Korea Politics March 2020


Korea: Government passes supplementary budget and proposes additional emergency spending to combat Covid-19

March 25, 2020

Policymakers have needed all hands on deck in recent weeks, as the global spread of Covid-19 has weighed heavily on all aspects of the Korean economy. The domestic spread of the virus prompted the government to unleash multiple rounds of fiscal stimulus, which are expected to top roughly KRW 81.7 trillion (USD 65 billion)—approximately 4.0% of GDP—and could cause the government to record the first fiscal deficit since the height of the financial crisis.

On 17 March, the government passed a supplementary budget worth approximately KRW 11.7 trillion (USD 9.3 billion) to counter the Covid-19 outbreak. The supplementary budget was proposed just days after the government unveiled KRW 20 trillion (USD 15.8 billion) to combat the virus outbreak. The extra budget will be spent on controlling the disease outbreak and supporting domestic businesses. The majority of the supplementary budget (KRW 2.4 trillion) will be spent towards supporting small- and medium-sized businesses (SMEs) in the form of low interest rate loans, rent cuts on commercial properties and providing wage support to ensure businesses can continue paying workers amid quarantine efforts. Moreover, KRW 3.0 trillion (USD 2.4 billion) will be spent on boosting private consumption and employment levels, including vouchers for local products, increasing wages for seniors and expanding the employment support program. The government has set aside KRW 2.3 trillion (USD 1.8 billion) to control the disease outbreak by compensating private healthcare institutions for its losses and strengthening disease prevention.

Two days later, the government proposed an additional KRW 50 trillion (USD 39.6 billion) in spending to support the economy from the impact of Covid-19. The budget includes approximately nine programs designed to ease the burden on borrowers, support business activity and ensure ample liquidity in the financial system. As part of the 19 March package, the government will spend KRW 12 trillion (USD 9.5 billion) on offering emergency funding and low interest rate loans to businesses. For smaller domestic enterprises and merchants, the government will offer liquidity assistance worth KRW 8.5 trillion (USD 6.7 billion).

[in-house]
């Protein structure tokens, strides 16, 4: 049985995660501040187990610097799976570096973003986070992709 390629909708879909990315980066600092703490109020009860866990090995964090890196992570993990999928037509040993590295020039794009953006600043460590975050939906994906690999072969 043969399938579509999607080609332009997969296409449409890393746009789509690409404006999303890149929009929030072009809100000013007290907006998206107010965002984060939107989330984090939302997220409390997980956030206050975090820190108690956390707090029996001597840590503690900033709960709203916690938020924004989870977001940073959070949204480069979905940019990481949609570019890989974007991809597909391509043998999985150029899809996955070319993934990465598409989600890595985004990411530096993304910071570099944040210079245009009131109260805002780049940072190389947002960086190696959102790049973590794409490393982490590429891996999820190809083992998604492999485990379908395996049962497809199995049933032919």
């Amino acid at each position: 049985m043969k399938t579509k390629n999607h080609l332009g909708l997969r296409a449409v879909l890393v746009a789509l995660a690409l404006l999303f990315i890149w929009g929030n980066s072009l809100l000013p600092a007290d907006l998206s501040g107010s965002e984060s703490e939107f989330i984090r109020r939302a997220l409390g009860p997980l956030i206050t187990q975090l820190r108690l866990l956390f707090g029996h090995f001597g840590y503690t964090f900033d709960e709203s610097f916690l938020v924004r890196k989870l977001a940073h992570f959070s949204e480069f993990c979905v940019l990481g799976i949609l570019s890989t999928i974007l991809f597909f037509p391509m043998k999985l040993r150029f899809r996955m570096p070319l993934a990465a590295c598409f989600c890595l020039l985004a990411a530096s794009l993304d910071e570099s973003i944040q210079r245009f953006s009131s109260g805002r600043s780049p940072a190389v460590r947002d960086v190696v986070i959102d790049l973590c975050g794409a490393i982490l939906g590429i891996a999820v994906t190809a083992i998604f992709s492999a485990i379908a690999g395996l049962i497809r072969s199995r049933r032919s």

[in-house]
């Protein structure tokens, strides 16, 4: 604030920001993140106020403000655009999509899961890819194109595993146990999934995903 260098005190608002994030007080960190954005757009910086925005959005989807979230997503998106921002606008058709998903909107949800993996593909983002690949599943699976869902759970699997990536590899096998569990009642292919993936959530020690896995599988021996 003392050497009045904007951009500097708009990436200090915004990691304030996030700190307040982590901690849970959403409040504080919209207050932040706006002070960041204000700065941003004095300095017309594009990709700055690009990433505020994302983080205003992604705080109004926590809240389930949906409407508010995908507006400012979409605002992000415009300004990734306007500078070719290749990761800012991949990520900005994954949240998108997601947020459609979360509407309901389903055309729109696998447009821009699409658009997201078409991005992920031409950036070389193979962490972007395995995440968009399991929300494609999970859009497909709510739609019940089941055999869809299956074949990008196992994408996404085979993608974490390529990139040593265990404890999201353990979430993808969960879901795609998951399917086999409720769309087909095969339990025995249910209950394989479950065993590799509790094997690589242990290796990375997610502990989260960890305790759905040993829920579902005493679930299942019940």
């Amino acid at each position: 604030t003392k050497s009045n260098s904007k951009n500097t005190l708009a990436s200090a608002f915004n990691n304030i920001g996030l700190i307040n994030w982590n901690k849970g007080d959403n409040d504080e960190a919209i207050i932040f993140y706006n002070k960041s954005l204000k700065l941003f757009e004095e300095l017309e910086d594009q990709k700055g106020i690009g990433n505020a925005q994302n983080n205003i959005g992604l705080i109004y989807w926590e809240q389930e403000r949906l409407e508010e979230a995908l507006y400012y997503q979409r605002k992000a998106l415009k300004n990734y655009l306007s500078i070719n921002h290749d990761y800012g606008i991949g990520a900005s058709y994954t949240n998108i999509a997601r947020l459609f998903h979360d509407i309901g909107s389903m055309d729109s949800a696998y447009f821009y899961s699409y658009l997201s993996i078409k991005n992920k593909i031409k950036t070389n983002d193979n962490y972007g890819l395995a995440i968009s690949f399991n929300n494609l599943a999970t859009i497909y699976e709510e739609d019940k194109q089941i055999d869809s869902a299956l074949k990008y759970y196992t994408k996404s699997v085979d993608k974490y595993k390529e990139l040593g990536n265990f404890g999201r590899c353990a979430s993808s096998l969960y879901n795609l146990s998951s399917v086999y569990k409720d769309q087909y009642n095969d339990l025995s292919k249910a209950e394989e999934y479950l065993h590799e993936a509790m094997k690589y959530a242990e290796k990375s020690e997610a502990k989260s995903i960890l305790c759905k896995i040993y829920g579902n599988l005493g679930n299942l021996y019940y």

The government is also aiming to defer loan repayments for SMEs for at least six months, suspend loan interest payments and support debt restructuring programs. Moreover, to avoid a credit crunch, the government will issue KRW 6.7 trillion worth of primary collateralized bond obligations (P-CBOs) over a three-year period and create an equity market stabilization fund.

Commenting on Korea’s emergency spending efforts, Robert Carnell, head of Asia-Pacific research at ING, noted:

“The scale of this stimulus is perhaps not so surprising viewed against the backdrop of the looming legislative election on April 15, 2020. Even so, we see GDP for 2020 coming in at only -0.3%. Given what is going on in the rest of the world, we would not regard that as a bad outcome. But the risk is heavily skewed to the downside.”

The economy remains hampered by the extreme measures put in place to fight the spread although, boding well for the outlook, efforts towards containing the outbreak domestically have proven effective thus far. At its peak Korea reported 813 new cases on 26 February; however, on 23 March, Korea reported just 64 new cases and the total cases reported stood at roughly 8,961. Looking ahead, the government will likely continue to match fiscal spending with the severity of the disease domestically.

Our panelists expect the fiscal deficit to reach 1.6% in 2020, which is down 0.4 percentage points from last month’s forecast. For 2021, our panel sees the deficit narrowing to 1.3%.

Author:, Economist

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